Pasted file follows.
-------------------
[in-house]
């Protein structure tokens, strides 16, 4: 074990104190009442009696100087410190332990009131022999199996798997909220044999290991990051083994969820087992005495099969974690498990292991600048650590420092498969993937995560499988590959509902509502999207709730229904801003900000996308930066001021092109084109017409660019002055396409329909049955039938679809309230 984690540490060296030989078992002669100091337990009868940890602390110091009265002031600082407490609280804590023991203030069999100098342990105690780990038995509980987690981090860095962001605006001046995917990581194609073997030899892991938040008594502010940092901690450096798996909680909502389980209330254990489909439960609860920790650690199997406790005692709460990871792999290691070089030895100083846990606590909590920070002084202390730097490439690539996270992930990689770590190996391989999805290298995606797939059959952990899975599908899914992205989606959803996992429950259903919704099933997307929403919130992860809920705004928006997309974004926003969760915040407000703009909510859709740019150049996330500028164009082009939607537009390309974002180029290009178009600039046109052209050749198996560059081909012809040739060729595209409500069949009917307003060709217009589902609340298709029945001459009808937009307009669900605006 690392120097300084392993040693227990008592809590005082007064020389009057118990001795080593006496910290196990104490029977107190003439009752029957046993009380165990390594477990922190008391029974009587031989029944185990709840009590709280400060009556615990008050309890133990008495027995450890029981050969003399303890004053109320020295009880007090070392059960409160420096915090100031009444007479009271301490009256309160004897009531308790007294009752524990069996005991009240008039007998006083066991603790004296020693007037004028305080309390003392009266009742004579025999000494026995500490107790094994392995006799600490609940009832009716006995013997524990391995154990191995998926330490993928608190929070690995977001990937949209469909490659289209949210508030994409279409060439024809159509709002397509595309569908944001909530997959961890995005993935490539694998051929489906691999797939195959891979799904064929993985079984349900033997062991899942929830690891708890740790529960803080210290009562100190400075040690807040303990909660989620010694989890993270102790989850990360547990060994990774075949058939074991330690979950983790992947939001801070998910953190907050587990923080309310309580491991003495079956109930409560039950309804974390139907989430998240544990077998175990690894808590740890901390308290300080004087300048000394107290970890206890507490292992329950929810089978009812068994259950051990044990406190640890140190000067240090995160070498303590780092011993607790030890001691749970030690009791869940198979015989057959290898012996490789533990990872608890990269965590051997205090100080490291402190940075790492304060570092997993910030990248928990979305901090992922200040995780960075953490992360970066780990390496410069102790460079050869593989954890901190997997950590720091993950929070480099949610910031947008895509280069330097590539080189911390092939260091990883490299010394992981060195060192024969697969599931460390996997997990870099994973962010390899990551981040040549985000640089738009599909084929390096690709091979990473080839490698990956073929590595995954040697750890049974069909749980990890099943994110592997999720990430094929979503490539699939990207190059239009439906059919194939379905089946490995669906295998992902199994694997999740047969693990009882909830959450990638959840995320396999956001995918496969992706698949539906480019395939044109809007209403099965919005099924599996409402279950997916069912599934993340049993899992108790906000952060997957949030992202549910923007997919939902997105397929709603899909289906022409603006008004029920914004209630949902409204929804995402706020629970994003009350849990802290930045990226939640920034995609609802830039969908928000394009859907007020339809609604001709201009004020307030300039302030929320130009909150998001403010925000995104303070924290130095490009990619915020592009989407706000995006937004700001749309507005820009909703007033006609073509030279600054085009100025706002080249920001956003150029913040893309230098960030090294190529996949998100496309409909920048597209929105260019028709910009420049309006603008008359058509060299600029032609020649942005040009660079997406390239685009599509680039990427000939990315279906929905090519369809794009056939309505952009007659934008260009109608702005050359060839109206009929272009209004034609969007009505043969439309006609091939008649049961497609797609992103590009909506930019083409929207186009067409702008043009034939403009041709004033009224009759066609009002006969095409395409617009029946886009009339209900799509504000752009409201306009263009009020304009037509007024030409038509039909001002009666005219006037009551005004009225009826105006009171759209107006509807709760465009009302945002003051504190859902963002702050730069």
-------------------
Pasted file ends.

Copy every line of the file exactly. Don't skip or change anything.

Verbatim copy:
[in-house]
């Protein structure tokens, strides 16, 4: 074990104190009442009696100087410190332990009131022999199996798997909220044999290991990051083994969820087992005495099969974690498990292991600048650590420092498969993937995560499988590959509902509502999207709730229904801003900000996308930066001021092109084109017409660019002055396409329909049955039938679809309230 984690540490060296030989078992002669100091337990009868940890602390110091009265002031600082407490609280804590023991203030069999100098342990105690780990038995509980987690981090860095962001605006001046995917990581194609073997030899892991938040008594502010940092901690450096798996909680909502389980209330254990489909439960609860920790650690199997406790005692709460990871792999290691070089030895100083846990606590909590920070002084202390730097490439690539996270992930990689770590190996391989999805290298995606797939059959952990899975599908899914992205989606959803996992429950259903919704099933997307929403919130992860809920705004928006997309974004926003969760915040407000703009909510859709740019150049996330500028164009082009939607537009390309974002180029290009178009600039046109052209050749198996560059081909012809040739060729595209409500069949009917307003060709217009589902609340298709029945001459009808937009307009669900605006 690392120097300084392993040693227990008592809590005082007064020389009057118990001795080593006496910290196990104490029977107190003439009752029957046993009380165990390594477990922190008391029974009587031989029944185990709840009590709280400060009556615990008050309890133990008495027995450890029981050969003399303890004053109320020295009880007090070392059960409160420096915090100031009444007479009271301490009256309160004897009531308790007294009752524990069996005991009240008039007998006083066991603790004296020693007037004028305080309390003392009266009742004579025999000494026995500490107790094994392995006799600490609940009832009716006995013997524990391995154990191995998926330490993928608190929070690995977001990937949209469909490659289209949210508030994409279409060439024809159509709002397509595309569908944001909530997959961890995005993935490539694998051929489906691999797939195959891979799904064929993985079984349900033997062991899942929830690891708890740790529960803080210290009562100190400075040690807040303990909660989620010694989890993270102790989850990360547990060994990774075949058939074991330690979950983790992947939001801070998910953190907050587990923080309310309580491991003495079956109930409560039950309804974390139907989430998240544990077998175990690894808590740890901390308290300080004087300048000394107290970890206890507490292992329950929810089978009812068994259950051990044990406190640890140190000067240090995160070498303590780092011993607790030890001691749970030690009791869940198979015989057959290898012996490789533990990872608890990269965590051997205090100080490291402190940075790492304060570092997993910030990248928990979305901090992922200040995780960075953490992360970066780990390496410069102790460079050869593989954890901190997997950590720091993950929070480099949610910031947008895509280069330097590539080189911390092939260091990883490299010394992981060195060192024969697969599931460390996997997990870099994973962010390899990551981040040549985000640089738009599909084929390096690709091979990473080839490698990956073929590595995954040697750890049974069909749980990890099943994110592997999720990430094929979503490539699939990207190059239009439906059919194939379905089946490995669906295998992902199994694997999740047969693990009882909830959450990638959840995320396999956001995918496969992706698949539906480019395939044109809007209403099965919005099924599996409402279950997916069912599934993340049993899992108790906000952060997957949030992202549910923007997919939902997105397929709603899909289906022409603006008004029920914004209630949902409204929804995402706020629970994003009350849990802290930045990226939640920034995609609802830039969908928000394009859907007020339809609604001709201009004020307030300039302030929320130009909150998001403010925000995104303070924290130095490009990619915020592009989407706000995006937004700001749309507005820009909703007033006609073509030279600054085009100025706002080249920001956003150029913040893309230098960030090294190529996949998100496309409909920048597209929105260019028709910009420049309006603008008359058509060299600029032609020649942005040009660079997406390239685009599509680039990427000939990315279906929905090519369809794009056939309505952009007659934008260009109608702005050359060839109206009929272009209004034609969007009505043969439309006609091939008649049961497609797609992103590009909506930019083409929207186009067409702008043009034939403009041709004033009224009759066609009002006969095409395409617009029946886009009339209900799509504000752009409201306009263009009020304009037509007024030409038509039909001002009666005219006037009551005004009225009826105006009171759209107006509807709760465009009302945002003051504190859902963002702050730069």